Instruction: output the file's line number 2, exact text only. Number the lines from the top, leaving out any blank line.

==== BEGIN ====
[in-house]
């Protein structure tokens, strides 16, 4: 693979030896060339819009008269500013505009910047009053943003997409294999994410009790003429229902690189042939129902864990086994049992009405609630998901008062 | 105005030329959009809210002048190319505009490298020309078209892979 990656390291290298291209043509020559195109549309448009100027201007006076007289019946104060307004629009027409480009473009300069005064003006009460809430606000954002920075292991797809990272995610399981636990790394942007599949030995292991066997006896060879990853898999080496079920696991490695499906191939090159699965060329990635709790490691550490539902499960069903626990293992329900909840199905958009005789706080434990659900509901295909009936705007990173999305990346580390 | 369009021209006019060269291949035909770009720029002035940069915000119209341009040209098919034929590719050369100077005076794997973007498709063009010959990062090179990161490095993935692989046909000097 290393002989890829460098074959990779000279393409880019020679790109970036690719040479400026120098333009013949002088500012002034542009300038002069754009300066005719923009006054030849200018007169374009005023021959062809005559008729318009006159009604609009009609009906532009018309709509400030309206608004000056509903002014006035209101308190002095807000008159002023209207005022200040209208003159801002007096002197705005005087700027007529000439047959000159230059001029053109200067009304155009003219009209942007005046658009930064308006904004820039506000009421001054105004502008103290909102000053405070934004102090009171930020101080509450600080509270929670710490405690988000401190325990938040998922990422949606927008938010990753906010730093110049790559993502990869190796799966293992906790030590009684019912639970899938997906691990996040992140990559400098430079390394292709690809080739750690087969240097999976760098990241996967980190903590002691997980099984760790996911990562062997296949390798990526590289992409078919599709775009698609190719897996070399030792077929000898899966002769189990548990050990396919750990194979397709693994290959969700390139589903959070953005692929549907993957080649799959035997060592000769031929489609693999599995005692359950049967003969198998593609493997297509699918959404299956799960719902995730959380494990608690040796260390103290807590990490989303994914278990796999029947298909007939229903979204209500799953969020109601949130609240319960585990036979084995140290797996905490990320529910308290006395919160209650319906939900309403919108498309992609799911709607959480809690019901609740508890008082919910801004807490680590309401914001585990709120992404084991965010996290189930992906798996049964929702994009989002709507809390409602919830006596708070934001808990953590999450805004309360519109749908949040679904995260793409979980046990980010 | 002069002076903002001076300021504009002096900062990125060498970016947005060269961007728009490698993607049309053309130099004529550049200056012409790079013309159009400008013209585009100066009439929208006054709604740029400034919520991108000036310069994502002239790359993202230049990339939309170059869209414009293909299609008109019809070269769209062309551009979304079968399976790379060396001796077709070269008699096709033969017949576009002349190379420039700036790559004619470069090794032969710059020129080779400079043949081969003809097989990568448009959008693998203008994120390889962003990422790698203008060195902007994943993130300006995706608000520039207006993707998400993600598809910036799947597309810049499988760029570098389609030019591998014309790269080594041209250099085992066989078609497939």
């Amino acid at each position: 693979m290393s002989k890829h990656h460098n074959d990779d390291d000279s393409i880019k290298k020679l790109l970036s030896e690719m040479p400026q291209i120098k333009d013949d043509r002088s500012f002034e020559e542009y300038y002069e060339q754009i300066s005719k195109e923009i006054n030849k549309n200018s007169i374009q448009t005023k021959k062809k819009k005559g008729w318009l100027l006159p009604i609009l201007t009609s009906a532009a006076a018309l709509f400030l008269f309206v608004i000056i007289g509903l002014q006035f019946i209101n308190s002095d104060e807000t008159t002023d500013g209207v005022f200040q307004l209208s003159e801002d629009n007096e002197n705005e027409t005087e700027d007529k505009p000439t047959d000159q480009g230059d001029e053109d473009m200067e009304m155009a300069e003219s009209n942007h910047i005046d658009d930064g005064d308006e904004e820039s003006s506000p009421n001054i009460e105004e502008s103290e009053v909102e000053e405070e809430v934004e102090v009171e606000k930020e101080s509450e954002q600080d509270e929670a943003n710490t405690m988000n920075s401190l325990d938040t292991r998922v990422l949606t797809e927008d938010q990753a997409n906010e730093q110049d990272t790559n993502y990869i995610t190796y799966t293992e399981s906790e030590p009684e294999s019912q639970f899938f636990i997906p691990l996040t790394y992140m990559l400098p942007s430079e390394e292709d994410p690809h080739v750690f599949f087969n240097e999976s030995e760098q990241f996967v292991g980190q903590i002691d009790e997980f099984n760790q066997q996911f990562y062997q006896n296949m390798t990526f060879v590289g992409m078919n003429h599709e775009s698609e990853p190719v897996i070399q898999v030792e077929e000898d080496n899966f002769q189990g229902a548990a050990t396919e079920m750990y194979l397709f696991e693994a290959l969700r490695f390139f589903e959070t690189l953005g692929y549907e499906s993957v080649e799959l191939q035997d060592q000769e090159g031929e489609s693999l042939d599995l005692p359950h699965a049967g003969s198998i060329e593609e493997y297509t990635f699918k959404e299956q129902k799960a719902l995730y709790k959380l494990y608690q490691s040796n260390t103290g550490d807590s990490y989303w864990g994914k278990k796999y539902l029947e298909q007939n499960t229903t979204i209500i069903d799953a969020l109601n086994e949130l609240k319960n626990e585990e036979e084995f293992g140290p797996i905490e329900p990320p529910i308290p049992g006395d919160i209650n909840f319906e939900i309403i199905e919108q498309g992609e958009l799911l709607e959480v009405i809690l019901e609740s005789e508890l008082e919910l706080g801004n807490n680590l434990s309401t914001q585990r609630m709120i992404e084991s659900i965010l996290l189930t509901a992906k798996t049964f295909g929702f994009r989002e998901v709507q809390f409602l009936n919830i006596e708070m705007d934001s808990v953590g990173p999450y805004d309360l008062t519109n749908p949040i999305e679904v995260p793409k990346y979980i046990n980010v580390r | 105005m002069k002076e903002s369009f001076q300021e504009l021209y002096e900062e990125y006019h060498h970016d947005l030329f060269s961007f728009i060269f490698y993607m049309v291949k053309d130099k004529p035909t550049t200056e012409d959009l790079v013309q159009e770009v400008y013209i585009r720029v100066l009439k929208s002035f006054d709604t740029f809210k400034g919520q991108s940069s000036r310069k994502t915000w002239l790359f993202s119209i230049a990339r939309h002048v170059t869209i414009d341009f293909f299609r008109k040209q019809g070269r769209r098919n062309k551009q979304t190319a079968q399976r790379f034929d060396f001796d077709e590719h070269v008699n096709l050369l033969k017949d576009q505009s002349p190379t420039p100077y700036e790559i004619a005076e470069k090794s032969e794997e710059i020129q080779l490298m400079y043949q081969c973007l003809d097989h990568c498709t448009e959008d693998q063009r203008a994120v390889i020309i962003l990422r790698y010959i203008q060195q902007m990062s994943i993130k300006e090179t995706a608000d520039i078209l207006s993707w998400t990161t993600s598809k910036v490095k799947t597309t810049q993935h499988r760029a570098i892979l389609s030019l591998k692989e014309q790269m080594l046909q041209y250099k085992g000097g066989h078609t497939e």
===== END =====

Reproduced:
């Protein structure tokens, strides 16, 4: 693979030896060339819009008269500013505009910047009053943003997409294999994410009790003429229902690189042939129902864990086994049992009405609630998901008062 | 105005030329959009809210002048190319505009490298020309078209892979 990656390291290298291209043509020559195109549309448009100027201007006076007289019946104060307004629009027409480009473009300069005064003006009460809430606000954002920075292991797809990272995610399981636990790394942007599949030995292991066997006896060879990853898999080496079920696991490695499906191939090159699965060329990635709790490691550490539902499960069903626990293992329900909840199905958009005789706080434990659900509901295909009936705007990173999305990346580390 | 369009021209006019060269291949035909770009720029002035940069915000119209341009040209098919034929590719050369100077005076794997973007498709063009010959990062090179990161490095993935692989046909000097 290393002989890829460098074959990779000279393409880019020679790109970036690719040479400026120098333009013949002088500012002034542009300038002069754009300066005719923009006054030849200018007169374009005023021959062809005559008729318009006159009604609009009609009906532009018309709509400030309206608004000056509903002014006035209101308190002095807000008159002023209207005022200040209208003159801002007096002197705005005087700027007529000439047959000159230059001029053109200067009304155009003219009209942007005046658009930064308006904004820039506000009421001054105004502008103290909102000053405070934004102090009171930020101080509450600080509270929670710490405690988000401190325990938040998922990422949606927008938010990753906010730093110049790559993502990869190796799966293992906790030590009684019912639970899938997906691990996040992140990559400098430079390394292709690809080739750690087969240097999976760098990241996967980190903590002691997980099984760790996911990562062997296949390798990526590289992409078919599709775009698609190719897996070399030792077929000898899966002769189990548990050990396919750990194979397709693994290959969700390139589903959070953005692929549907993957080649799959035997060592000769031929489609693999599995005692359950049967003969198998593609493997297509699918959404299956799960719902995730959380494990608690040796260390103290807590990490989303994914278990796999029947298909007939229903979204209500799953969020109601949130609240319960585990036979084995140290797996905490990320529910308290006395919160209650319906939900309403919108498309992609799911709607959480809690019901609740508890008082919910801004807490680590309401914001585990709120992404084991965010996290189930992906798996049964929702994009989002709507809390409602919830006596708070934001808990953590999450805004309360519109749908949040679904995260793409979980046990980010 | 002069002076903002001076300021504009002096900062990125060498970016947005060269961007728009490698993607049309053309130099004529550049200056012409790079013309159009400008013209585009100066009439929208006054709604740029400034919520991108000036310069994502002239790359993202230049990339939309170059869209414009293909299609008109019809070269769209062309551009979304079968399976790379060396001796077709070269008699096709033969017949576009002349190379420039700036790559004619470069090794032969710059020129080779400079043949081969003809097989990568448009959008693998203008994120390889962003990422790698203008060195902007994943993130300006995706608000520039207006993707998400993600598809910036799947597309810049499988760029570098389609030019591998014309790269080594041209250099085992066989078609497939």